The marketing of super premium wines
In a recent edition of Off Licence News, Tim Atkin asked for a “re-evaluation of what constitutes fine wine”. This followed his plea that certain wines of the Languedoc should receive greater recognition. Other commentators might well echo his sentiments but champion the cause of other regions. For my own part, I am indirectly involved in the attempts of English sparkling wine producers to be perceived as on a par with the top Champagnes.
Whatever the region, any producer that seeks to break into the ranks of established fine, or super-premium, wine brands has a real task on their hands, given in many cases their strong trade and consumer franchise. As a first hurdle, the quality of the actual wine needs to reach a level where it achieves endorsement by opinion formers. Commensurate with that, an appropriate sales and marketing programme needs to be developed, and then consistently implemented over a number of years to optimise the chances of success.
The anti-laws of marketing
This came to mind as I belatedly read a critique by Louise Jack of The Luxury Strategy – published in 2009 – which argues that luxury brands should throw away conventional, tried-and-tested marketing principles .The authors in fact propose 18 “anti-laws of marketing” for such brands to follow.
Read any interview with Michael Cox, Yvonne May or Jo Wehring – or an individual producer of premium wines in Australia, Chile or South Africa – and you’ll spot a common theme. They’re almost certain to vent their frustration that the quality of their premium offer is not being sufficiently recognised, either by the trade or the consumer.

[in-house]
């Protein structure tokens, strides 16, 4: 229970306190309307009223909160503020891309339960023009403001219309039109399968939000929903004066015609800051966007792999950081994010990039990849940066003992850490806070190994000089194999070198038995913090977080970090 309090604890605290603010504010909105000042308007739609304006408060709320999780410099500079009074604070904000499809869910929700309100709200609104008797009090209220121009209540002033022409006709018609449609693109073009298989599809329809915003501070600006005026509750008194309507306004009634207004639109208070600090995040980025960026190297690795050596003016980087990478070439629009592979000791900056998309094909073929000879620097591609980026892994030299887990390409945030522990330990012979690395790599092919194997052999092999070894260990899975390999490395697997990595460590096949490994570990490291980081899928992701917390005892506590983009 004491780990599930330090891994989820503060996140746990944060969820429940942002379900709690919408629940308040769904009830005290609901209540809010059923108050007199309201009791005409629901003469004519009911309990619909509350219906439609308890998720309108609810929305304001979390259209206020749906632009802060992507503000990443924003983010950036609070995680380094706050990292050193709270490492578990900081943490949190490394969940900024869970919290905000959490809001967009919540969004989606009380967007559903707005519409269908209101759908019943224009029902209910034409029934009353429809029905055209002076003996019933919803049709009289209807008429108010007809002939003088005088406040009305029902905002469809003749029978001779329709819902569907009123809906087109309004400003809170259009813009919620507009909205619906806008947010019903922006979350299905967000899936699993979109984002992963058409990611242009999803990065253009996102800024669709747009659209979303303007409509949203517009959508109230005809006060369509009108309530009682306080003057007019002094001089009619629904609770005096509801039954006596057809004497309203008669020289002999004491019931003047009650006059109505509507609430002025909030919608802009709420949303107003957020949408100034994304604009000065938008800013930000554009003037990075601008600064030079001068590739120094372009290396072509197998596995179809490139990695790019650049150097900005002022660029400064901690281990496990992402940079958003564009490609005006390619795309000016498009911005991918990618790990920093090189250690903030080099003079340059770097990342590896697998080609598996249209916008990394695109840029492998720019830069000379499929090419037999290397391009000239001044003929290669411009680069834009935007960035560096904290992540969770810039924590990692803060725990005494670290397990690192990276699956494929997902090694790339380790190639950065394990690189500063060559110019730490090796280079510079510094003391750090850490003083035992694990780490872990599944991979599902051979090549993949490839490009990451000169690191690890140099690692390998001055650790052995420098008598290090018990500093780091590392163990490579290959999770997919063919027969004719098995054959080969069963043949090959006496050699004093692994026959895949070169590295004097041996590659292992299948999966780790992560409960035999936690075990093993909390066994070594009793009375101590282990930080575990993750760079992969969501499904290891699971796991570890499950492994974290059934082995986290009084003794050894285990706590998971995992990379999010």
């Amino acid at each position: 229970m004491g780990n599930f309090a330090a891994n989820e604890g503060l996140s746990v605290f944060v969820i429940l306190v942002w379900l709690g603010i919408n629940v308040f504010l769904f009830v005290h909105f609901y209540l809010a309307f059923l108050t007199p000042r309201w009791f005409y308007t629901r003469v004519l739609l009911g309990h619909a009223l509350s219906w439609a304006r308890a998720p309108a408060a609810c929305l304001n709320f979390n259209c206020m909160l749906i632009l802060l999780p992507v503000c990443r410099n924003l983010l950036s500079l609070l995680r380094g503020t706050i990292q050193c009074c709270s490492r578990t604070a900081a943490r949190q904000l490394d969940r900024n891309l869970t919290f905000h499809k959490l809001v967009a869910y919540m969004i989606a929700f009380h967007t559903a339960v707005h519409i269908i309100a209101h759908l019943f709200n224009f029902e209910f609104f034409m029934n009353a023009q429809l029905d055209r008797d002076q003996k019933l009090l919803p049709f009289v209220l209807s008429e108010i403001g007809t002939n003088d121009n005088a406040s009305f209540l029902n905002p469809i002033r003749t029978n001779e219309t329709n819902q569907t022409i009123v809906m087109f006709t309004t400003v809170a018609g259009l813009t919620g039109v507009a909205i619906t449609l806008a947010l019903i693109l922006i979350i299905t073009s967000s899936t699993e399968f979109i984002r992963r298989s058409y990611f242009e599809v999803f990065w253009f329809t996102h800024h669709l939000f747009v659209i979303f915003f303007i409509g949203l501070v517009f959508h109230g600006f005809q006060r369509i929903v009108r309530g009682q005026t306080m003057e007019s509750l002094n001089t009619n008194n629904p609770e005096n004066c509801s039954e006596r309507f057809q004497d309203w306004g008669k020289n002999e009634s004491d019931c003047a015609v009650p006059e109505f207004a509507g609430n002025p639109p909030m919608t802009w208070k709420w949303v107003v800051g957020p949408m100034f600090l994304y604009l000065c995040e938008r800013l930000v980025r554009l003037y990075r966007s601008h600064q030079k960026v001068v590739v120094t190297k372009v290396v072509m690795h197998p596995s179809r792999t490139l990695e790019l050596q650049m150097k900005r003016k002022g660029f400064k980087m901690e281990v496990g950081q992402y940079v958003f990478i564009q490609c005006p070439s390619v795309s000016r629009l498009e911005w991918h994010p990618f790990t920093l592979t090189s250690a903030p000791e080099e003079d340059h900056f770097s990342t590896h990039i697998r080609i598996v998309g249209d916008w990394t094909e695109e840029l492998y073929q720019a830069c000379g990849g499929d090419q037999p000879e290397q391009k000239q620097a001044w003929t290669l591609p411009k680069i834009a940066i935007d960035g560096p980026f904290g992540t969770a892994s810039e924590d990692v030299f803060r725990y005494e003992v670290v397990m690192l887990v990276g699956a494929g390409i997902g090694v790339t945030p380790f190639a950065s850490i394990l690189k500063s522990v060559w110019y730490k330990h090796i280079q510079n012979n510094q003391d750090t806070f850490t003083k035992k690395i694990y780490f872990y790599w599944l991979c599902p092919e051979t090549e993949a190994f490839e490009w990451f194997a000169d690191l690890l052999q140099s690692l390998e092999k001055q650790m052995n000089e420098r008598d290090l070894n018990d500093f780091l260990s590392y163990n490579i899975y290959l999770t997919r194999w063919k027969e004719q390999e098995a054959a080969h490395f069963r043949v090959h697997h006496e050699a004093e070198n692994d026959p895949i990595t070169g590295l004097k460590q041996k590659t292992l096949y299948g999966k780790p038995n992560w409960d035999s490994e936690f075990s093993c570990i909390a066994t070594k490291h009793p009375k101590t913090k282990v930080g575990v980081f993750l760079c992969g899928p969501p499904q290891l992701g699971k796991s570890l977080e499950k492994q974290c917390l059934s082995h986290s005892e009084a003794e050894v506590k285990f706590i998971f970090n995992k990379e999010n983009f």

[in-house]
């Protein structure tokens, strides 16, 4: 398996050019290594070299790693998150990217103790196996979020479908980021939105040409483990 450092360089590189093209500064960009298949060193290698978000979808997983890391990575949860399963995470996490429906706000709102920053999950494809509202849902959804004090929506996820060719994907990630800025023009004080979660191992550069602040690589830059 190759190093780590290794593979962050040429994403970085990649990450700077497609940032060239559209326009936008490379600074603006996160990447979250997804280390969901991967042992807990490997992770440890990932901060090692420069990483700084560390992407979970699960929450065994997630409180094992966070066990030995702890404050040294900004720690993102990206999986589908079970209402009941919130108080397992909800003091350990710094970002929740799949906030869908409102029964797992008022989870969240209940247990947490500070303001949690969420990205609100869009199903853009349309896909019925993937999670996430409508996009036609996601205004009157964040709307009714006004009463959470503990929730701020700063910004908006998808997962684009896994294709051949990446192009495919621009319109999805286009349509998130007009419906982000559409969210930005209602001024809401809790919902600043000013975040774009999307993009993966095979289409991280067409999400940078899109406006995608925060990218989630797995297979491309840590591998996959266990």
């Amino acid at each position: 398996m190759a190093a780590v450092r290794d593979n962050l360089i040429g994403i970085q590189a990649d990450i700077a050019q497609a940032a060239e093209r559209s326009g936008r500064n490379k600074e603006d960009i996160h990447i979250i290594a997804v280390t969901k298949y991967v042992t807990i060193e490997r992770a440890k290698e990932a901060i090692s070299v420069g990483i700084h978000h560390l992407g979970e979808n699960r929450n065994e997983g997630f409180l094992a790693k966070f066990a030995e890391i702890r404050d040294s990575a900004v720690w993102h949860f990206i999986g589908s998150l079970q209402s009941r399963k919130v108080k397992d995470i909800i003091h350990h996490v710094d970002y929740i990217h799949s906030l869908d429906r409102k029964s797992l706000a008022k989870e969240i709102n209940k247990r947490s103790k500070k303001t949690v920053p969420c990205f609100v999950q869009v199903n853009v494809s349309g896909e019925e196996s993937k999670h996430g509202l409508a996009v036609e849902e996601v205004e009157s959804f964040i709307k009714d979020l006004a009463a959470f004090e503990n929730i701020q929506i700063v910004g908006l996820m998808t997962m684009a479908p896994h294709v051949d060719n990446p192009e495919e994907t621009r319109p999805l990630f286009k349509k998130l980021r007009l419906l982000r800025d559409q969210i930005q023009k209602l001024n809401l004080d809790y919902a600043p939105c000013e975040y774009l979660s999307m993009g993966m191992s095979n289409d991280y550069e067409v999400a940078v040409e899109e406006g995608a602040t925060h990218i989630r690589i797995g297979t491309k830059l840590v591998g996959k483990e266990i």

I was recently invited to speak at a conference in Australia, to offer my own ideas on the way forward for that country’s wine industry. One of my main conclusions was that Brand Australia needs to be segmented.
I am really impressed by the generic work of Yvonne May and her UK-based team, and the diversity of style and quality of premium Australian wine has clearly never been greater.
But the reality is that, partly due to years of heavy discounting at the lower end, the target consumer in the UK does not regard Australia as a source of premium wines – at least, not to the extent that the Australians would like them to. There is, therefore, a very large gap between perception and reality.
The wine industry has more in common with The X Factor than it does with The Voice
For those of you who watched any of The Voice last year, I wonder if you were struck – as I was – by the similarity between the programme and the process of blind tasting which plays such an important role in our industry.
If you are unfamiliar with the series, all you need to know is that it was an attempt to judge contestants’ voices in isolation from their appearance. I thought the intention laudable: after all, there must be great singers out there who fail to realise their potential because they don’t look the part.
Lessons from other categories and the search for the sweet spot
I have in front of me a packet of potato crisps, sea salt flavoured, in which the salt comes specifically from Maldon in Essex.
It’s a perfect example of how the potato crisp sector has reinvented itself over the past decade. It now has layers of complexity which are astonishing to people like myself, who can remember when even smoky bacon seemed a little edgy. The once humble crisp is now at one with the zeitgeist; there’s provenance and naturalness, and vegetarian options, and for all I know there may even be a biodynamic brand out there.
And the potato crisp is not alone in reinventing itself. In fact it’s difficult to think of any food and beverage sector which has not moved in a similar direction over the past decade. Coffee, tea, soft drinks, yogurt, breakfast cereals … the list goes on.
So what is going on here? Well I don’t feel it’s that complicated. Adding complexity of this kind, in the form of premium range extensions, has added value and therefore profitability to these categories.